The following are natural oils that can be added to water and applied with a spray bottle around your home’s perimeter, such as windows and doors. Some – like lemon and vinegar – shouldn’t be watered down at all.
- Peppermint oil – this versatile oil keeps out both mice and insects
- Eucalyptus oil – is usually mixed with lemon for a more pleasant aroma and for added protection against pests
- Cedar oil – a great-smelling wood that can also be purchased in wood chips and scattered near entryways
- Lemon and vinegar
Diatomaceous earth is made of fossilized algae called diatomes. It dries out and immediately kills bugs that crawl over it.
It’s also safe and non-toxic to people and pets. It is most effective against crawling pests such as:
While it can be a little messy, you can sprinkle diatomaceous earth in basements, attics, around your home’s perimeter, and outside near walkways and entry points such as vents.
Grow Herbs Inside your Home
Because insects are repelled by most herbs, growing herbs inside your house is a great idea if you have the space and the light.
Windowsills are usually best for growing herbs indoors, as they have a lot of natural light and are usually entry points for pests. The best pest-repelling herbs are:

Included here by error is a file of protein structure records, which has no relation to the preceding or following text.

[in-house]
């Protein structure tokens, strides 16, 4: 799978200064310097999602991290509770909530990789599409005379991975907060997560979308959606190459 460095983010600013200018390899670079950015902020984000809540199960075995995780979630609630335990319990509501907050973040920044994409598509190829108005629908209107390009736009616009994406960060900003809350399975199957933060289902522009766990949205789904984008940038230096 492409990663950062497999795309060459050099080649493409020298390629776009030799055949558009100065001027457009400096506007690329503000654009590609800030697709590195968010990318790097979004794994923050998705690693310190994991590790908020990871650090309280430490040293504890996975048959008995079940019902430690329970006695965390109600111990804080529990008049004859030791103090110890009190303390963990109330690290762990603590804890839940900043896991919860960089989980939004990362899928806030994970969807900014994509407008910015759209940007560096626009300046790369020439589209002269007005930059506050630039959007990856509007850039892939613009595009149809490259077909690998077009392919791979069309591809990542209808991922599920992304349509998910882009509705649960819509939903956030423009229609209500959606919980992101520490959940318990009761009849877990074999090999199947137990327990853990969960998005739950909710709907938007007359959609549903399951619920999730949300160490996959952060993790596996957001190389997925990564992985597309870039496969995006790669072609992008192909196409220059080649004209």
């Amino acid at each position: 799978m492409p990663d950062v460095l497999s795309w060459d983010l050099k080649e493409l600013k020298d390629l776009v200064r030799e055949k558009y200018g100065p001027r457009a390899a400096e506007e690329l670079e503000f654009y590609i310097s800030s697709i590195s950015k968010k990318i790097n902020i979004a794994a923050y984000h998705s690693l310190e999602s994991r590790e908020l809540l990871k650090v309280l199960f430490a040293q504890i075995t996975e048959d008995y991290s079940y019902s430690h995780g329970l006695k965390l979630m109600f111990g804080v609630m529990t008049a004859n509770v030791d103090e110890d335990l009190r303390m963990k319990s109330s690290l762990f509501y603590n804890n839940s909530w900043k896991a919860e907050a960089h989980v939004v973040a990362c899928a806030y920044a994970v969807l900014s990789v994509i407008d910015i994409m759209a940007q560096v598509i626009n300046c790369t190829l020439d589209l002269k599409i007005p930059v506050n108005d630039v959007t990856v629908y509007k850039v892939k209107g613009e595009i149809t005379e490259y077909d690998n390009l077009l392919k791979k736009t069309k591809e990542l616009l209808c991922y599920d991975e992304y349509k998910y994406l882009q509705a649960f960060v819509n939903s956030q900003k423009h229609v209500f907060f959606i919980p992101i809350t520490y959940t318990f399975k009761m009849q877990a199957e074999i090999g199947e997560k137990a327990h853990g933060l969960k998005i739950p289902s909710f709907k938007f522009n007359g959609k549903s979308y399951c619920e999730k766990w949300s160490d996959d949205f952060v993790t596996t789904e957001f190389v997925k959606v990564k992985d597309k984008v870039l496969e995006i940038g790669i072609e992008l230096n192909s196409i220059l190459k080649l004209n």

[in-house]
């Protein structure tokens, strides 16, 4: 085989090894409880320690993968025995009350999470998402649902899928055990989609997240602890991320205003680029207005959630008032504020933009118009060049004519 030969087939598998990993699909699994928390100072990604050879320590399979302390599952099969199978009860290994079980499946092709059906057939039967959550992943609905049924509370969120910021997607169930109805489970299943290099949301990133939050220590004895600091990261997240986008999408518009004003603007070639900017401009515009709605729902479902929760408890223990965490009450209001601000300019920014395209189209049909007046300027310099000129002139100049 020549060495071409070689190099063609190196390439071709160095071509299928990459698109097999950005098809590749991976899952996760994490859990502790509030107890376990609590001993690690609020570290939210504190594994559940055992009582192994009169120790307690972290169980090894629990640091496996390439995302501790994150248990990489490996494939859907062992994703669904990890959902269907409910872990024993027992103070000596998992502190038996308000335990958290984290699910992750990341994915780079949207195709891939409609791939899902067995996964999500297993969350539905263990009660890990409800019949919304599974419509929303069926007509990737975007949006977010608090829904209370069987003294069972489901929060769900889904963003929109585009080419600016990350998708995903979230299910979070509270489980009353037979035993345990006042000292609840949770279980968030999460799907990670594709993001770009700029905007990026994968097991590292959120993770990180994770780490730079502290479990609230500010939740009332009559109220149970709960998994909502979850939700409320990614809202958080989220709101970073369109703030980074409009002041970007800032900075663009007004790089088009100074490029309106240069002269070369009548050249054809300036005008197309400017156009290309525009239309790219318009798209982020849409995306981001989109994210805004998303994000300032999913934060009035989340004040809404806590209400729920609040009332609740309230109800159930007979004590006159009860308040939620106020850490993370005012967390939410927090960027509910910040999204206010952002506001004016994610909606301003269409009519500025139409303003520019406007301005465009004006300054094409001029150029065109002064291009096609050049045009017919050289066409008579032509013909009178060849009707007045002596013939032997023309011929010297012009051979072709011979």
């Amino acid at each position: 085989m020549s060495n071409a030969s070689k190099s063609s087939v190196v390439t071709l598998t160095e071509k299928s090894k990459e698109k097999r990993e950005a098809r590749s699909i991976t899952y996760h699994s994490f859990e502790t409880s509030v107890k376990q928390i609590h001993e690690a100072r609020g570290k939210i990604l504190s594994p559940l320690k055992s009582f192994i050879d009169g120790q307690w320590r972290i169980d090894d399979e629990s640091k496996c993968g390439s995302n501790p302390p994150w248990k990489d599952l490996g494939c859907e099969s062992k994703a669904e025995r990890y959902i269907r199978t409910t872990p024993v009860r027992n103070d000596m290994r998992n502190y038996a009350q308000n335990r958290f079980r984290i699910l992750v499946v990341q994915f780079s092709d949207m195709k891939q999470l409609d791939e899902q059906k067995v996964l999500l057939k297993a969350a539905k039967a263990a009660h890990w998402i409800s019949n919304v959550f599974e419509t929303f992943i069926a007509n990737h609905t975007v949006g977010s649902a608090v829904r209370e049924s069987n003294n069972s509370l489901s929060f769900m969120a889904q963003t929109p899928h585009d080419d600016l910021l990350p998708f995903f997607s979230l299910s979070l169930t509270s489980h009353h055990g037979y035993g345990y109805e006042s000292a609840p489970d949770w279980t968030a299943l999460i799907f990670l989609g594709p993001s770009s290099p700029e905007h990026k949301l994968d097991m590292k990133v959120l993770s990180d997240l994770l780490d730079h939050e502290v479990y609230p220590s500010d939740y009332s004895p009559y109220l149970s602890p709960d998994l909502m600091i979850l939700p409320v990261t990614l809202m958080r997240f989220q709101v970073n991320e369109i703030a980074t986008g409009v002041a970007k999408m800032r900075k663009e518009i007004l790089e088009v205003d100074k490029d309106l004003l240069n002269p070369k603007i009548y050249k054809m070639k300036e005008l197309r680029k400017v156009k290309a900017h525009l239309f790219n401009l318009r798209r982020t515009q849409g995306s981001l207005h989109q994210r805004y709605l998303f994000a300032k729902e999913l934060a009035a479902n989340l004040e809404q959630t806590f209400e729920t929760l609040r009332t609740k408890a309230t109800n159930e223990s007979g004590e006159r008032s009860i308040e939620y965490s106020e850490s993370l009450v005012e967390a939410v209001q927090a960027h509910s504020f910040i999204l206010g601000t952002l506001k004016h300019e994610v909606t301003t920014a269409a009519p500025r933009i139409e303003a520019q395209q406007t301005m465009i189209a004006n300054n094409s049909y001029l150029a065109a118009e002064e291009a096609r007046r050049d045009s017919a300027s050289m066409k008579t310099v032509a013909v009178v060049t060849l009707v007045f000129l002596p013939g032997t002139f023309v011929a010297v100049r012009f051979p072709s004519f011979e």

- Lemon balm
- Marigolds (not an herb, but easy to grow and effective in keeping bugs away)
- Bay leaves
- Tansy (mildly toxic, so reconsider if you have pets or small children)
- Pennyroyal (don’t plant if you have a cat, as pennyroyal is toxic to felines)
While preventative measures are the surest and easiest way to keep bugs out of your home, don’t give up hope if you find any of the above yellow insects in your house. Proper identification is key to knowing how to get rid of them.
Alright, that’s it for this article, here are a few hand-selected articles that you might also find interesting reads:How to Stop Bugs Getting Into Your Bathroom
How To Stop Bugs Coming In the Window At Night (Easy Checklist)
How To Stop Bugs Getting In Your Room